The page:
Weekend Ideas for Teens

By Genevieve Van Wyden
Smiling teens image by Monika 3 Steps Ahead from Fotolia.com

As your child ages into a teenager, he begins to widen his social circle and the activities he enjoys. You notice that he's interacting with more kids his age from school and around your neighborhood, and you want to make sure he participates in activities you approve of with kids you know.

Game Room Party

Offer to host a daylong game room party for your teen and her friends. Include games like foosball, ping-pong, pinball and air hockey. You can get several extra controllers for your game system. Make sure to have plenty of food.

Laser Tag or Paintball

Round up your paintball guns, buy a large supply of paintballs, get the laser tag vests and laser guns, and have your teen invite his friends, both male and female. Lay in a large supply of water and sports drinks, because the kids will get thirsty running around. If you don't have the space to host this kind of event, reserve a block of time at the local paintball or laser tag range. Provide plenty of adult supervision to ensure safety for all participants.

Spa Party for Girls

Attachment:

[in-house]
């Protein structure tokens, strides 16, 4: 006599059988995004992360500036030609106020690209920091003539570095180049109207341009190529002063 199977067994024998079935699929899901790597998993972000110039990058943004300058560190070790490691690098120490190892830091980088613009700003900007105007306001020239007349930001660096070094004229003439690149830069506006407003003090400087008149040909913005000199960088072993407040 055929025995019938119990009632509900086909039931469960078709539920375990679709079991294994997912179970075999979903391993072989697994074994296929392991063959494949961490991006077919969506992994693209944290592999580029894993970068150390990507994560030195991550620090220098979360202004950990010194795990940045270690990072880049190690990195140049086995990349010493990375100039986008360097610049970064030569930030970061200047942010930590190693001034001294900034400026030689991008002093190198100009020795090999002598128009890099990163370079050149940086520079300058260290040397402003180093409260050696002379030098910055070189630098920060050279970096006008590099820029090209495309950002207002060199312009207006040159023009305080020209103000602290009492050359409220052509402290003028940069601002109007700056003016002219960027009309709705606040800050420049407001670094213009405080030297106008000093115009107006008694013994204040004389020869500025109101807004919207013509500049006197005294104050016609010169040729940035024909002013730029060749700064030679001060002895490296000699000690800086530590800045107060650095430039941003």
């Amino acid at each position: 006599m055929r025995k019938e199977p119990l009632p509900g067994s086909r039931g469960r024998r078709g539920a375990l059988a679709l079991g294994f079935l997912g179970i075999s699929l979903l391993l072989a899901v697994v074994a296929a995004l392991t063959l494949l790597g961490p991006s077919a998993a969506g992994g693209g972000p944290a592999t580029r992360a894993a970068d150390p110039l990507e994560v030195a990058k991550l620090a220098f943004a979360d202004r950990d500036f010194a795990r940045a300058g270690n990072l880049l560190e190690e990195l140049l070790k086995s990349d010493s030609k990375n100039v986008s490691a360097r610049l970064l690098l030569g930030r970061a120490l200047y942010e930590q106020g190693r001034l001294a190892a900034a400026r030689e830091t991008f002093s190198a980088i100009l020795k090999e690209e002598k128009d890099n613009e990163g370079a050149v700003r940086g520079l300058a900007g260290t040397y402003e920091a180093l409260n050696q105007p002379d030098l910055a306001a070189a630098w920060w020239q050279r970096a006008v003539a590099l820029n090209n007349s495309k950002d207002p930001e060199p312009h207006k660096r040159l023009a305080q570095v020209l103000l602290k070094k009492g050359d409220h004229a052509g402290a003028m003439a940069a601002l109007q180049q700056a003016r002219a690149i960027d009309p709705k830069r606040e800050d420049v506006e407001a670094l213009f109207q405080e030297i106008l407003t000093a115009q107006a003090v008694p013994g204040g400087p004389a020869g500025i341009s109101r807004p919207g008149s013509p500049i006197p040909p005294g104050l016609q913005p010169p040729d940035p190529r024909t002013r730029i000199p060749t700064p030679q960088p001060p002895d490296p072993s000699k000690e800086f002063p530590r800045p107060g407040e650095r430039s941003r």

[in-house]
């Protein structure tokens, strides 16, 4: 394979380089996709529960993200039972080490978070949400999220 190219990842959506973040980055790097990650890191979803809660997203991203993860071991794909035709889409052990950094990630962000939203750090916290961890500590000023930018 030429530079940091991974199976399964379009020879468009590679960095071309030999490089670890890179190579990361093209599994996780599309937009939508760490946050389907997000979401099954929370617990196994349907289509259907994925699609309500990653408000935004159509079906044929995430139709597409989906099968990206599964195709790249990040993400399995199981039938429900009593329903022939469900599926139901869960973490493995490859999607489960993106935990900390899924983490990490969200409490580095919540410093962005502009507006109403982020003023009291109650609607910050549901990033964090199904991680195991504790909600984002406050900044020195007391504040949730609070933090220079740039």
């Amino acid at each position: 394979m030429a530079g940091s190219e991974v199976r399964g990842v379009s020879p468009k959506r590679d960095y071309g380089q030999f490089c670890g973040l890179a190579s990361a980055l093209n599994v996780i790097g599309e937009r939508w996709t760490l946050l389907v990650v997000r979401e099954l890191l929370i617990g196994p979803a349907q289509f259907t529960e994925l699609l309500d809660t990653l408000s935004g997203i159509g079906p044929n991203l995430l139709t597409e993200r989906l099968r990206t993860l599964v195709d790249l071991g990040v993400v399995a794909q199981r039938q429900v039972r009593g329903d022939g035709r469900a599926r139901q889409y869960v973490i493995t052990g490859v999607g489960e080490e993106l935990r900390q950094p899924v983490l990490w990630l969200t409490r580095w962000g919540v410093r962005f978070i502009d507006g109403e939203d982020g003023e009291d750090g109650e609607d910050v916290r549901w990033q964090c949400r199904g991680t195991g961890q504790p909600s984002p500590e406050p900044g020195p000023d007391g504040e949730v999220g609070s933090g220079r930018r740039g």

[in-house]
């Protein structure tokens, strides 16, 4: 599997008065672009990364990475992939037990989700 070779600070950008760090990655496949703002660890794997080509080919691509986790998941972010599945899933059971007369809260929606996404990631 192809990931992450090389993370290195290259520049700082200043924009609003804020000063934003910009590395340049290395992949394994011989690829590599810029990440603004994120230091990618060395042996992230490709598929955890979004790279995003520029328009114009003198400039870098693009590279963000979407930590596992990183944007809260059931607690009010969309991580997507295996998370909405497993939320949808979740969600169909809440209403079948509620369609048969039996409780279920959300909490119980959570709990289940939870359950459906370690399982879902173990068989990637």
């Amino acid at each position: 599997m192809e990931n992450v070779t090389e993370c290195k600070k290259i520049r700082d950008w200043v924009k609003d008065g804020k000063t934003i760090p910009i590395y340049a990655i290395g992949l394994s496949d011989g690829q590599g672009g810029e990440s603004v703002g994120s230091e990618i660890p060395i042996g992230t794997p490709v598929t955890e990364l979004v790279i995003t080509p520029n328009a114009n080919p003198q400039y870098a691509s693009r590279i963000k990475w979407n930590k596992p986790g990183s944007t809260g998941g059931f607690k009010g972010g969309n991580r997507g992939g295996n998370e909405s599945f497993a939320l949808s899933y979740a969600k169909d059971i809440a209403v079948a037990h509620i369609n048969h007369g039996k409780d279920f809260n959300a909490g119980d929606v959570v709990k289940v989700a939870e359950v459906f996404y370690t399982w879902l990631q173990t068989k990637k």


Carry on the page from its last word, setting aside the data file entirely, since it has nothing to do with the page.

Plan a special "girls day out" party at your house for your daughter and her girlfriends. Have a supply of cosmetics, nail polish, polish remover, supplies to make jewelry, and foods the girls enjoy.

Video Game Tournament

Set up a video game tournament for your son and his friends. Make sure you have a large supply of food such as chips, pizza, sodas and water. Invite the boys to bring their own favorite video games, marked with their names. Invite one or two of your own friends to help host, prepare food and supervise.

Holiday Parent-Hosted Party

Discuss your idea of hosting a holiday-themed party--Halloween, Valentine's Day, Fourth of July--with your teen. Choose a day and time for the party, buy and prepare plenty of food for hungry teens, and decorate your house for the holiday. Plan games that teens would enjoy, and make sure everyone participates.

Bonfire Night

Suggest to your son that he invite a few friends over for a bonfire night. Make sure he understands that he can only have an agreed-upon number of friends over, so the party doesn't get out of control. This idea works best for those families who live outside the city limits.

Make sure you have a good supply of wood and fallen tree twigs, matches and buckets full of water. Buy pizza, sodas, water and marshmallows so the kids can have a marshmallow roast. Invite the parents of one or two of the boys to ensure sufficient adult supervision of the kids and the fire.

About the Author

Genevieve Van Wyden began writing in 2007. She has written for “Tu Revista Latina” and owns three blogs. She has worked as a CPS social worker, gaining experience in the mental-health system. Van Wyden earned her Bachelor of Arts in journalism from New Mexico State University in 2006.